If the only change is to the farm holding facilities, or to the species held, the FHI do not need to be informed until they next inspect the site. If you intend to introduce any non native species then you should apply for a ILFA/WCA licence from Defra or NAWAD.
Maintenance of registered status
Your site will be entered into the FHI’s rolling program of site inspection and sampling. The frequency of these visits and requirements for sampling will be dependent on the species held and the pattern of trade from the site. All farm sites are inspected at least annually but are usually sampled less frequently.
At each inspection an Inspector will:
Check the historic records we hold and gather new information for your site/business.
Inspect your movement record book. The movement record book issued at the time of registration shows what data we legally require and how we would prefer the information recorded. We recommend their use, although equivalent information may be stored in an alternative, easily accessible format e.g. on computer. The records must be readily accessible to our Inspector, ideally on the site to which they relate. The Inspector may need to take a copy and our books have self-carbonating pages for this purpose. The records must be retained for four years, after which they can be destroyed. All movements must be recorded including those involving other sites belonging to your own business. The records should be updated within 24 hours of the movement.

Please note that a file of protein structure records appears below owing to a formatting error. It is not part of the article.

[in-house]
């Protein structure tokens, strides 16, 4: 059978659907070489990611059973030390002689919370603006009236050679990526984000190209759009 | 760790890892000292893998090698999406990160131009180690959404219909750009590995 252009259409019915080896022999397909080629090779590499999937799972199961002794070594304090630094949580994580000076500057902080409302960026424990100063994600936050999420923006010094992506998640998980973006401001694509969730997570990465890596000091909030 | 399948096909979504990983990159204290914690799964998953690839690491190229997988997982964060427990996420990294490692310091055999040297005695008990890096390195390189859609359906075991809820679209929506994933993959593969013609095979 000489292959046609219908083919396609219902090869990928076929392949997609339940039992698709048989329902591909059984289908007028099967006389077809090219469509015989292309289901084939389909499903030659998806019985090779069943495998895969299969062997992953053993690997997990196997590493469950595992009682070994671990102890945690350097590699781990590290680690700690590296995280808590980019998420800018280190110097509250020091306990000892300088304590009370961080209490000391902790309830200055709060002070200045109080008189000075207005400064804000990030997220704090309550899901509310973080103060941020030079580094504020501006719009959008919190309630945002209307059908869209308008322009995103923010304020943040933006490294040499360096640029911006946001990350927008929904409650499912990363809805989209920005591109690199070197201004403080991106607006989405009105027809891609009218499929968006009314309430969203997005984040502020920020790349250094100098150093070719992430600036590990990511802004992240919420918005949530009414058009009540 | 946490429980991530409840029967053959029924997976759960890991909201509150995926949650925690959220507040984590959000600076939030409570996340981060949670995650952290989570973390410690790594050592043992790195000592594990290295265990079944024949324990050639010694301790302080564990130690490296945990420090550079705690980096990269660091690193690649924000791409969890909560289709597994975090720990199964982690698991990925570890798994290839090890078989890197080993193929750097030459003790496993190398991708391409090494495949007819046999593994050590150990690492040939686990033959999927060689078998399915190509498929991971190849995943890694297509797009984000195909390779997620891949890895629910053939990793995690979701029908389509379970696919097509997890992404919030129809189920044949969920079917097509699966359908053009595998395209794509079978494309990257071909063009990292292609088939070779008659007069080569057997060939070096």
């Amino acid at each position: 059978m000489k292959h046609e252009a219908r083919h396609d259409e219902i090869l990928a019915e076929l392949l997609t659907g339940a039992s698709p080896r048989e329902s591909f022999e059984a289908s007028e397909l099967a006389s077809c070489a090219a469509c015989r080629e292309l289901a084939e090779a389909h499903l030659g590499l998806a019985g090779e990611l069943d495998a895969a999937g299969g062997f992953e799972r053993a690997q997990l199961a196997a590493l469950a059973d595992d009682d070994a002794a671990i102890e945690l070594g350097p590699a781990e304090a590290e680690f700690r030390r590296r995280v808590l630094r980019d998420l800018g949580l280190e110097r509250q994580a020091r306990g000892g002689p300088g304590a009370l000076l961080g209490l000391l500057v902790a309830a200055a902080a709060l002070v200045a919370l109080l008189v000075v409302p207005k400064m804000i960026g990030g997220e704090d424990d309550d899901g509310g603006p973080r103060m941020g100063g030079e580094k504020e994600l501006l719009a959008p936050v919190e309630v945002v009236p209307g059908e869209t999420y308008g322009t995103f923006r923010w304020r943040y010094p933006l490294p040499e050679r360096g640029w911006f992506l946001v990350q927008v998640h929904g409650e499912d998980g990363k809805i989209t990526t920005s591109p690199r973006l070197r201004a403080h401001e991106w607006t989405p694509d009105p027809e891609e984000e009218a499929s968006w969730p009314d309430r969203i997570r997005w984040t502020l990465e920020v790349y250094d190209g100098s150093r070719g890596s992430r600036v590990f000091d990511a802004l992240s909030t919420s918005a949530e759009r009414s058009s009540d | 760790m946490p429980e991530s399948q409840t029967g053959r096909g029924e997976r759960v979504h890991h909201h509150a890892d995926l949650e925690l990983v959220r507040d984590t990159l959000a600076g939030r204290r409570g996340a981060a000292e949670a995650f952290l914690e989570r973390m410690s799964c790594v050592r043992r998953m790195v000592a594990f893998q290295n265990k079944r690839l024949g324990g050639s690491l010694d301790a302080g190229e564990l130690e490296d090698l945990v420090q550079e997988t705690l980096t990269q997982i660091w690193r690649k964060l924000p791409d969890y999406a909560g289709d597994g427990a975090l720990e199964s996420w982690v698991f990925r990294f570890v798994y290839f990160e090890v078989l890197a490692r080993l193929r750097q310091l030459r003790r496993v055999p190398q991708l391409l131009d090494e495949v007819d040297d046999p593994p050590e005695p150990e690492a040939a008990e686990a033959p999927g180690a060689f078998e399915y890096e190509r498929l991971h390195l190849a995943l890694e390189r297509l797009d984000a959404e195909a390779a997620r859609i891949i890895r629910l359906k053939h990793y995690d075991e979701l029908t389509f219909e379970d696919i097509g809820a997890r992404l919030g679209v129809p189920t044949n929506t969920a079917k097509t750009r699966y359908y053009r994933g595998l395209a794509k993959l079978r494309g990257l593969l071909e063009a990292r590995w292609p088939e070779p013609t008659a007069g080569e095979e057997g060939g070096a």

Check your medicine and mortality records. Within the movement books are pages designed for use when recording mortalities on site. These pages should be completed on a regular basis, as appropriate to your site’s size and activities. You are also required to keep and have available for inspection details of all medicines administered on your site(s). There is no record book to assist with this requirement at present. You are required to keep a diary, table or spreadsheet with the following details: what treatment was used, which ponds/tanks were treated, date and dose administered, withdrawal period and batch number of product used.